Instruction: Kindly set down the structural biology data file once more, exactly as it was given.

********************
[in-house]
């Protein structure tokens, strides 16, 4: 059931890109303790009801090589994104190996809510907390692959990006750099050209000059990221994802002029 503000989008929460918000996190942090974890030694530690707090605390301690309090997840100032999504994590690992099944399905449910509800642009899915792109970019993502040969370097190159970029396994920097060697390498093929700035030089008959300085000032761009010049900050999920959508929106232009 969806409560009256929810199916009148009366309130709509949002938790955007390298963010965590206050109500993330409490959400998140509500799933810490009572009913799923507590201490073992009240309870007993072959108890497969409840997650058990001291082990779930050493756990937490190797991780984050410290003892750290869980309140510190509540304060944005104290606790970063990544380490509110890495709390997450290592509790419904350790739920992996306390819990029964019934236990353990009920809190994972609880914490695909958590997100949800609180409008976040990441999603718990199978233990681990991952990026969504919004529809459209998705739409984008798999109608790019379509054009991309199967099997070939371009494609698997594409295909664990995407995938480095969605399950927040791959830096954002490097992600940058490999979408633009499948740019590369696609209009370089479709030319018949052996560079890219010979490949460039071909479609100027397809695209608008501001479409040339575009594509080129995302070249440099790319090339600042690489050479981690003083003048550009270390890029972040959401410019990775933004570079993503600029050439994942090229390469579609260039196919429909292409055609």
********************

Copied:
[in-house]
């Protein structure tokens, strides 16, 4: 059931890109303790009801090589994104190996809510907390692959990006750099050209000059990221994802002029 503000989008929460918000996190942090974890030694530690707090605390301690309090997840100032999504994590690992099944399905449910509800642009899915792109970019993502040969370097190159970029396994920097060697390498093929700035030089008959300085000032761009010049900050999920959508929106232009 969806409560009256929810199916009148009366309130709509949002938790955007390298963010965590206050109500993330409490959400998140509500799933810490009572009913799923507590201490073992009240309870007993072959108890497969409840997650058990001291082990779930050493756990937490190797991780984050410290003892750290869980309140510190509540304060944005104290606790970063990544380490509110890495709390997450290592509790419904350790739920992996306390819990029964019934236990353990009920809190994972609880914490695909958590997100949800609180409008976040990441999603718990199978233990681990991952990026969504919004529809459209998705739409984008798999109608790019379509054009991309199967099997070939371009494609698997594409295909664990995407995938480095969605399950927040791959830096954002490097992600940058490999979408633009499948740019590369696609209009370089479709030319018949052996560079890219010979490949460039071909479609100027397809695209608008501001479409040339575009594509080129995302070249440099790319090339600042690489050479981690003083003048550009270390890029972040959401410019990775933004570079993503600029050439994942090229390469579609260039196919429909292409055609």